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In Gaza, at least 60 children have been killed and another 444 have been injured in less than 10 days.

May 20, 06:30am NZT

New Zealander Damian Rance, Chief of Communications and Advocacy at UNICEF State of Palestine is based in Jerusalem. Damian speaks to RNZ about the on-going crisis for children.

Click here to listen.

What is the current situation for children in Gaza?

In the last two hours, the number of children killed in the Gaza strip has gone up. Now 63 children have been killed and over 460 are reportedly injured. We’re seeing a dire humanitarian situation in the Gaza strip at the moment. Around 60% of the electricity network has been cut and over half of the water supply in the Gaza strip has disappeared. Families were already struggling to find clean water before this crisis. We’re seeing is a mental health crisis amongst the children facing ten days now of relentless bombardment. The psychosocial support required to address these issues that we’re seeing in children is massive.

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On 17 May 2021, a Palestinian girl and boy salvage items from inside their damaged home after being targeted in Gaza City.

I have a colleague who has a nine-year-old daughter with autism and every time a bomb falls and there are hundreds of them, she has a hysteria fit and is apologising because she thinks it’s her fault that they are being bombed. Children are vomiting when bombs land because of stress. It’s an extremely traumatic process for the children in the Gaza strip.

UNICEF delivers aid in Gaza. Is that being affected by the current situation?

We have had prepositioned supplies in the Gaza strip. We knew that a conflict was always a possibility. UNICEF and other UN agencies do have prepositioned material but not enough to manage the large numbers of humanitarian cases that we’re seeing.

We’ve distributed saline solution, glucose, oral rehydration salts and antibiotics. That’s enough for about 72,000 people but about the same number of people have been displaced, so the needs outstrip what we can actually deliver at the moment.

We are hoping to get humanitarian access to the Gaza strip. We tried to get into the Gaza strip yesterday but insecurity forced us to turn back at one of the crossing points. We are going to try again tomorrow and if we can coordinate properly and the cessation of hostilities occurs then hopefully we will be able to get aid to where it is needed most.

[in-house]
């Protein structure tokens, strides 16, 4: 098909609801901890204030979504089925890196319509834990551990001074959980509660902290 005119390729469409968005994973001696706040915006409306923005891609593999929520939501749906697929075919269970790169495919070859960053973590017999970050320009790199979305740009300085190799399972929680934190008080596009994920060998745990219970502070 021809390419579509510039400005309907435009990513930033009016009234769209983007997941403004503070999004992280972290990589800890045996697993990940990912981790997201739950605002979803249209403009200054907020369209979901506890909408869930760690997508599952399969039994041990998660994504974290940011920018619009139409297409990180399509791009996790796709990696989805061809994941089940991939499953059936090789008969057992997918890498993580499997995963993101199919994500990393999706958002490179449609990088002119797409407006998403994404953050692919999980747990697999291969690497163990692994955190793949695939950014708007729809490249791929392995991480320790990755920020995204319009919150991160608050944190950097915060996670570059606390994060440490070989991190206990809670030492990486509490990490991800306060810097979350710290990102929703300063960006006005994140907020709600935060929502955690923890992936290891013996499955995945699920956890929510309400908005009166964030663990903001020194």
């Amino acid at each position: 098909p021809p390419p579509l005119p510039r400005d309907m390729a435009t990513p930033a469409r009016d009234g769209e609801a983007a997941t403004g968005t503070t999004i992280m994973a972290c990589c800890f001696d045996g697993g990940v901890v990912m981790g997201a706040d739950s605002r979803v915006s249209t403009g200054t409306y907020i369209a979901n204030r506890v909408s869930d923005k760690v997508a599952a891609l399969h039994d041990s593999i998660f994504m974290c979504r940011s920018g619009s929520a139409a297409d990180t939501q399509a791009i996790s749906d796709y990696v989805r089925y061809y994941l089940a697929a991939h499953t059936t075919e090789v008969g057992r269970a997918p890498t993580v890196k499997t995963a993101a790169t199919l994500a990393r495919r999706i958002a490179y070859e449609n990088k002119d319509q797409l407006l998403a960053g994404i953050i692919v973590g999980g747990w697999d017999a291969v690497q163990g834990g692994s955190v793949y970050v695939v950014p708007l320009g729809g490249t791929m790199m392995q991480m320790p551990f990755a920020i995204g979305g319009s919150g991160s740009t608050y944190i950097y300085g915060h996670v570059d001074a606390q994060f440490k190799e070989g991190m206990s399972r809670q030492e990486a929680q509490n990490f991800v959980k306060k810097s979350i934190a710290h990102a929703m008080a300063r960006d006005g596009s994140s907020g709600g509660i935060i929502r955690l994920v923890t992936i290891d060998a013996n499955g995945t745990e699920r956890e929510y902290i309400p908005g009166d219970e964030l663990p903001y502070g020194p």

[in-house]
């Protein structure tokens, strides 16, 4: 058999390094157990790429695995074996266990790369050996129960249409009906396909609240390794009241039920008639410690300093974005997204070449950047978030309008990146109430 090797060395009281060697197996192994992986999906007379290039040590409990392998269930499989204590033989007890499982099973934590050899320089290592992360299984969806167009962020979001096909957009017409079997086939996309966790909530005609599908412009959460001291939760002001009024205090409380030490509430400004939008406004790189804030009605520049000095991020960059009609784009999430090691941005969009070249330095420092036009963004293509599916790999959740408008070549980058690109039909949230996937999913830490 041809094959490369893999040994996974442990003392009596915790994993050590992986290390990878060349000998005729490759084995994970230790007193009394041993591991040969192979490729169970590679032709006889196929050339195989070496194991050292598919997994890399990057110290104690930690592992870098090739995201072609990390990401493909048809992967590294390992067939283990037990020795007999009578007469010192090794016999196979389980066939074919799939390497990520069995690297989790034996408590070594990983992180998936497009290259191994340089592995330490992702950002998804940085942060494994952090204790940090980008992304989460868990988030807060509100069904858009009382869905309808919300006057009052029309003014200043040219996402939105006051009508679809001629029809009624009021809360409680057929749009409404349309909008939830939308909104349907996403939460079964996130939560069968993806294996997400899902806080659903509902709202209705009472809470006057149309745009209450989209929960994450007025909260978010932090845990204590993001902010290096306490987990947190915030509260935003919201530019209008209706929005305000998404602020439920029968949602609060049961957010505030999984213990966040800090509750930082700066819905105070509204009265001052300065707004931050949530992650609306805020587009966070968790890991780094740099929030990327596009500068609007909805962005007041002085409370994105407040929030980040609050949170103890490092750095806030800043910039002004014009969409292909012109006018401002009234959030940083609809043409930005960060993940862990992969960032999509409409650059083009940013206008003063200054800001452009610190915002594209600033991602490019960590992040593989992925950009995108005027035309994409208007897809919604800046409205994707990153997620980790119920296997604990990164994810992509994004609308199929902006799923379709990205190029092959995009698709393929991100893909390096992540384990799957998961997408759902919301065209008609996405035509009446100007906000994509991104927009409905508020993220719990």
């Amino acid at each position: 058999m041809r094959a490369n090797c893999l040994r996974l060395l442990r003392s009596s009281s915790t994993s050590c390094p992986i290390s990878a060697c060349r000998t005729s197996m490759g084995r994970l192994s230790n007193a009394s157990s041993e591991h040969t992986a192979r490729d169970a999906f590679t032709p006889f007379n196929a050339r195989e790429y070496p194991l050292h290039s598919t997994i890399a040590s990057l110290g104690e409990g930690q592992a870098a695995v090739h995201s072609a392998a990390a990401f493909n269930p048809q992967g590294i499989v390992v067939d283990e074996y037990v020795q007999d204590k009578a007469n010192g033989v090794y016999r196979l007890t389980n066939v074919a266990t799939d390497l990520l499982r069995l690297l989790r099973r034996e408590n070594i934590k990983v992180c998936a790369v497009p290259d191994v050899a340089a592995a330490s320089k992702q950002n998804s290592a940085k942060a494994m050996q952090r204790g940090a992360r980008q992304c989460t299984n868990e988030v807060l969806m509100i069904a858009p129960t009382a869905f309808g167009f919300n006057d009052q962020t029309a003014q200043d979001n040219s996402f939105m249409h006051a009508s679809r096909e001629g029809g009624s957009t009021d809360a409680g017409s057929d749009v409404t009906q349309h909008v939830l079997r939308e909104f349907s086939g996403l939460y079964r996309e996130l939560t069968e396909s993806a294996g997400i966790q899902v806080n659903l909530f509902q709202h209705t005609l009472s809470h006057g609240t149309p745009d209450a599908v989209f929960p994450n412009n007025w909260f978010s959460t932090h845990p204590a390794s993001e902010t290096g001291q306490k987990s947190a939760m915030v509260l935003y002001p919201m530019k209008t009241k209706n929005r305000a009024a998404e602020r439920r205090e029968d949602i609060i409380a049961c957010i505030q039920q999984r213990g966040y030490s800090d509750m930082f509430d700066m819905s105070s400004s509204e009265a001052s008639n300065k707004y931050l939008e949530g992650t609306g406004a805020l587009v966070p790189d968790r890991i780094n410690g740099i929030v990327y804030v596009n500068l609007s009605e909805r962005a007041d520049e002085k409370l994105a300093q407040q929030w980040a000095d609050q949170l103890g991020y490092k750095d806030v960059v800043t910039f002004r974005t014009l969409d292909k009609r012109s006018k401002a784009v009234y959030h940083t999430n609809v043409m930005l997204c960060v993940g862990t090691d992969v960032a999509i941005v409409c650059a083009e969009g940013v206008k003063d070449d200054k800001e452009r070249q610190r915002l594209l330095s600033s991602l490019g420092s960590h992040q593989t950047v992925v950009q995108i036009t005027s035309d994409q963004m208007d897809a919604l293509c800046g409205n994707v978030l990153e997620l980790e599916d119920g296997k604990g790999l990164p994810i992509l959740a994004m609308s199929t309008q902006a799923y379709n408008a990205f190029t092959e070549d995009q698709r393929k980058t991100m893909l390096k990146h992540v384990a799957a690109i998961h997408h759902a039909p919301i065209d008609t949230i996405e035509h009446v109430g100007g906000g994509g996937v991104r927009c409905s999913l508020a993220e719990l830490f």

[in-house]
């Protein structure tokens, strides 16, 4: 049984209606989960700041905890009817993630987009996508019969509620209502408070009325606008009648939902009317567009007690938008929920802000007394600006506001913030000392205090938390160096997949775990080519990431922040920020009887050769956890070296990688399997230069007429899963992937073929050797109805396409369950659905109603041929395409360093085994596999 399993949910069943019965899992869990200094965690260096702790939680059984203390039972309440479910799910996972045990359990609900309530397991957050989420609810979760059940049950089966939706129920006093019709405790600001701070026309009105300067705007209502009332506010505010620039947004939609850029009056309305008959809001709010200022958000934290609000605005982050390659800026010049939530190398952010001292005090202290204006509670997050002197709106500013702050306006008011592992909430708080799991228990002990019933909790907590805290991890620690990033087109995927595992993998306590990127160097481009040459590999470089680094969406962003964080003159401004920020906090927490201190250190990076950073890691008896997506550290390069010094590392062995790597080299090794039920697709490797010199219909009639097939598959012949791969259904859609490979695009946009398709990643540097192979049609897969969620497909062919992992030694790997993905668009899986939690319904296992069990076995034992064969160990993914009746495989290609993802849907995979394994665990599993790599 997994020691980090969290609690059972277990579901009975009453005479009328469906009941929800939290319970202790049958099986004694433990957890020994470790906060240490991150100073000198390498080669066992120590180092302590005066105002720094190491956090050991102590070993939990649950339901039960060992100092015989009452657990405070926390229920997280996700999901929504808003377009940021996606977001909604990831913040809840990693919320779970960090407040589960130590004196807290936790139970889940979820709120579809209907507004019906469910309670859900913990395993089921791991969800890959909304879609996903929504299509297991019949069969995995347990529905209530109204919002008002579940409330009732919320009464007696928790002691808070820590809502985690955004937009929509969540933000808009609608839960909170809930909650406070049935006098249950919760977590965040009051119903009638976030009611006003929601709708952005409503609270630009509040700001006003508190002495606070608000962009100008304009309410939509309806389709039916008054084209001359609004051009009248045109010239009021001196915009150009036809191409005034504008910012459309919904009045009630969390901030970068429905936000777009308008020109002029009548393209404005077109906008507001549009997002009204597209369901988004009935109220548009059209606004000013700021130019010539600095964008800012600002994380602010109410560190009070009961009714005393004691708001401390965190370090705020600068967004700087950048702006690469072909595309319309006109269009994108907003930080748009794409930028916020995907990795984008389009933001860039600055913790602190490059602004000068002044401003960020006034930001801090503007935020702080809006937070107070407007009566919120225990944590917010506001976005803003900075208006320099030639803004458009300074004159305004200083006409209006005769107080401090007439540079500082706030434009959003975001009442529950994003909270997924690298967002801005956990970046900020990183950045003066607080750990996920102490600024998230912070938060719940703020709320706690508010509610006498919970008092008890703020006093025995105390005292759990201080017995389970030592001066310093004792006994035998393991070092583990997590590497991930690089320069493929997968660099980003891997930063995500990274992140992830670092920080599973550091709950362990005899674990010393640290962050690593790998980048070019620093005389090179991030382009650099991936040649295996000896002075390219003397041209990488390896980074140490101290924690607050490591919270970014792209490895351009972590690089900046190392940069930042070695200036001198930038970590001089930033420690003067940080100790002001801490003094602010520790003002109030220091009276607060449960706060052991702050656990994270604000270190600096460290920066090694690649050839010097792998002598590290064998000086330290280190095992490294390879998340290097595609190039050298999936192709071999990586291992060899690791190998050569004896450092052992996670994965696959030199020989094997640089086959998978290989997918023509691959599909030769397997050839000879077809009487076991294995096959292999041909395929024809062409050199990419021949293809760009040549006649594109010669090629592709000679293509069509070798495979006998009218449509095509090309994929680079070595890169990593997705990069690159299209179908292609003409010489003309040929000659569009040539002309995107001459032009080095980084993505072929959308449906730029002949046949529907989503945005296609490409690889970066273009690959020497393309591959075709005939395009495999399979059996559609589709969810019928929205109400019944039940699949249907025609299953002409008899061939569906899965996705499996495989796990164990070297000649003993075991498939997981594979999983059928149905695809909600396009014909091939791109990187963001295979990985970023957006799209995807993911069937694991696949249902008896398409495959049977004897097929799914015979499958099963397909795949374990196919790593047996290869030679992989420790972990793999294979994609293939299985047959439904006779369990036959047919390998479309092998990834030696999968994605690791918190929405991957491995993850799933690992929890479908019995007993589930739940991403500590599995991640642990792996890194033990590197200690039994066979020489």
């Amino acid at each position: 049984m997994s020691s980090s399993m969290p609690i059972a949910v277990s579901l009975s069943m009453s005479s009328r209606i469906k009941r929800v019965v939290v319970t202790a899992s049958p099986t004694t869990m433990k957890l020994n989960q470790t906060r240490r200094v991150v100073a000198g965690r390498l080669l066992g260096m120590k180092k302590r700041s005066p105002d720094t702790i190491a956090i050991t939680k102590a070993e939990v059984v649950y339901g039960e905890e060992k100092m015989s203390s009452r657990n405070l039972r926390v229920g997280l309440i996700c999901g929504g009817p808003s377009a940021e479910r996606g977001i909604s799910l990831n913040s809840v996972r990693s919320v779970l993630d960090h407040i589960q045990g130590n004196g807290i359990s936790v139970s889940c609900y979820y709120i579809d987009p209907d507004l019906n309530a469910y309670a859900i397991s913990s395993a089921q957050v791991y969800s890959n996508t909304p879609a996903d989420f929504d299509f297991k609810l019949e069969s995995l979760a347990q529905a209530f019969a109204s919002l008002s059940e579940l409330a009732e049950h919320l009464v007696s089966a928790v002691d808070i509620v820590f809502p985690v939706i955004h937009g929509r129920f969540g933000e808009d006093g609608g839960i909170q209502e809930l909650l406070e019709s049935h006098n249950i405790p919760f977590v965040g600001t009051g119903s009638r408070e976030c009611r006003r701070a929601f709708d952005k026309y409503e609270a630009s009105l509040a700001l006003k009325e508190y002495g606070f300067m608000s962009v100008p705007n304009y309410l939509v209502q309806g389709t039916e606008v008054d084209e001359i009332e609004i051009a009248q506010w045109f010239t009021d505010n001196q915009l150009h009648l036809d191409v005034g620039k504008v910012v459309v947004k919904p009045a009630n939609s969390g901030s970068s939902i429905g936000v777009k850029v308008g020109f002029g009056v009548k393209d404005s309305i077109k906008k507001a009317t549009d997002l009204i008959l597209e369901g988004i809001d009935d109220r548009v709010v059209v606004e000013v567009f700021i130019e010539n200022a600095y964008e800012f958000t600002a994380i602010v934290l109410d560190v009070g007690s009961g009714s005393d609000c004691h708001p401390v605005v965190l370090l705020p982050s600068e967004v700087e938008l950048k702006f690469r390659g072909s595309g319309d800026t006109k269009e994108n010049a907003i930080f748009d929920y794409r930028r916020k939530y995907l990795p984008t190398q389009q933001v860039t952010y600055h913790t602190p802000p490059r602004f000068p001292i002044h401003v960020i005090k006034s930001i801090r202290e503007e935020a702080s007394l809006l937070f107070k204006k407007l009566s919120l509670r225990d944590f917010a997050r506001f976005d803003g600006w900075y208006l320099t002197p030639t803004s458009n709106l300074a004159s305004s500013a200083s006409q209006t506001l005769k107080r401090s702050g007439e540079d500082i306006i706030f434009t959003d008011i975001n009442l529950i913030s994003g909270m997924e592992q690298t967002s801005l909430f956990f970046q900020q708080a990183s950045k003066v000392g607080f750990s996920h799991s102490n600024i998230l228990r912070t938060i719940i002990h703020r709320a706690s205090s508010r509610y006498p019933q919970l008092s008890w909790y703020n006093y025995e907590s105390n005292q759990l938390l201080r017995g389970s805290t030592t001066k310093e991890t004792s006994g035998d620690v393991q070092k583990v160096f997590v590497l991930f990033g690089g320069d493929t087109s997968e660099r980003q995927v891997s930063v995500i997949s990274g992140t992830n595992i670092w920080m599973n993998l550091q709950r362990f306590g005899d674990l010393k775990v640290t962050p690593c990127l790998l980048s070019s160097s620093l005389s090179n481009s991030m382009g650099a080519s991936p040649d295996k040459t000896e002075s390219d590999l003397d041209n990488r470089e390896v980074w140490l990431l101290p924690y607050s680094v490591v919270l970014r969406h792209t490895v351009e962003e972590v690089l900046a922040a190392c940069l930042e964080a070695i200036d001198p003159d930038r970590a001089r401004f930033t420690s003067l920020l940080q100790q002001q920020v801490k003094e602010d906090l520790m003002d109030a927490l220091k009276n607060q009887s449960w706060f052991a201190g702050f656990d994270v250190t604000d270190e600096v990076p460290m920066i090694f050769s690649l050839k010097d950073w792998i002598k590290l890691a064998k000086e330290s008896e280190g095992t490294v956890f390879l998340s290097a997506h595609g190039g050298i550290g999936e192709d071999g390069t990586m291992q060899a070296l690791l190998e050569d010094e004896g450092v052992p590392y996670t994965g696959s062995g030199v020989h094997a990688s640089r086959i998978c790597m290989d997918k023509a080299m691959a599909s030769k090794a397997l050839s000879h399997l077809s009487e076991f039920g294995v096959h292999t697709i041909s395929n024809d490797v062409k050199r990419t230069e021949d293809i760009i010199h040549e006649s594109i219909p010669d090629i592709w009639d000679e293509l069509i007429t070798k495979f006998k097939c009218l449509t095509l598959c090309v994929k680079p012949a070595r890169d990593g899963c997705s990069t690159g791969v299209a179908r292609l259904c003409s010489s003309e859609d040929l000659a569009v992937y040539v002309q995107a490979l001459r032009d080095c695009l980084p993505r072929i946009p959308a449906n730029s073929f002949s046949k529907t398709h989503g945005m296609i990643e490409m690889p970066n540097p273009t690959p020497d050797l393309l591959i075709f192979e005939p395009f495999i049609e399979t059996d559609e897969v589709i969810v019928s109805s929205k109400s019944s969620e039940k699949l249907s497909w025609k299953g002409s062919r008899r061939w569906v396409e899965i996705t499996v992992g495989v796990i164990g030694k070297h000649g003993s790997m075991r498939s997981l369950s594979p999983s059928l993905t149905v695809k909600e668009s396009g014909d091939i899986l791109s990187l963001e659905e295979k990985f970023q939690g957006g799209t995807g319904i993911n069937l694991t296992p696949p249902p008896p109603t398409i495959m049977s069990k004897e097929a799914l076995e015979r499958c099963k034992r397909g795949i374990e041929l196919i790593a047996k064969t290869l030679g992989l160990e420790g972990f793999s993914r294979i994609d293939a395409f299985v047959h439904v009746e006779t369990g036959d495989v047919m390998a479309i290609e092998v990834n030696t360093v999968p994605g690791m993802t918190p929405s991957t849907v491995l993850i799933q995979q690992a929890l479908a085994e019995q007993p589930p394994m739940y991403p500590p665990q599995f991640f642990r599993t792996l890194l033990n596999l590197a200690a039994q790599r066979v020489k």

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On 17 May 2021, a Palestinian girl stands in front of their home as her family extracts their possessions from inside their damaged home after being targeted in Gaza City.

So you’ve got plenty of aid ready to go into Gaza, it’s a case of needing a ceasefire so that you can get it in?

That’s absolutely right. We do have aid ready to go in to the Gaza strip. We have a convoy of five trucks prepared to drive in yesterday and unfortunately they were turned back at the last hurdle. We’ve got saline solution, we’ve got antibiotics, we’ve got infection control measures, fire extinguishers, first aid kits, water purification equipment that we are trying to take into the Gaza strip now and hopefully that will occur very soon.

Above all else, what we need is cessation of hostilities or at the very least a humanitarian pause that will allow us a moment of respite to try and bring aid in and allow people to go and visit their loved ones. Many people have lost family members, they are unable to get to assistance or aid locations currently. We would like to see a humanitarian pause if nothing else.

Electricity generation and the supplies required to do that, how problematic is that? Is that likely to run out soon?

It’s a significant problem. There is only 50% of the power supply at the moment and the hospitals require generators to run. The water treatment plants, the water wells, the desalination plant, the waste water treatment plant that deals with the sewage – all of these facilities and utilities require diesel to run. Aside from damaged powerlines, which there are quite a number, the main reason the electricity is being load shared and scarce at the moment is because of the shortage of fuel used to power the one power station in the Gaza Strip which runs off diesel. Hospitals have intensive equipment. They have baby incubators and surgical equipment. There have been many traumatic injuries and diesel is required to run the generators for those hospitals.

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On 17 May 2021, a Palestinian boy inspects his home, which was targeted by the Israeli warplanes, in Gaza City during the escalation.

The Israeli Defence Force argues that they are targeting Hamas targets. For the people of Gaza and the number of people there, what is happening in terms of any shelter or any areas they can go to get sanctuary?

Gaza is one of the most densely populated places on earth. It is roughly 40 kilometres long and 14 kilometres wide at its widest point and has a population of two million people, half of whom are children under the age of 18. There is really nowhere for people to hide at the moment. There is nowhere to escape the bombardment. 50,000 people are congregating at designated shelter locations. One of the UN agencies has schools that they’ve opened up to receive people that have been displaced but the needs are significant.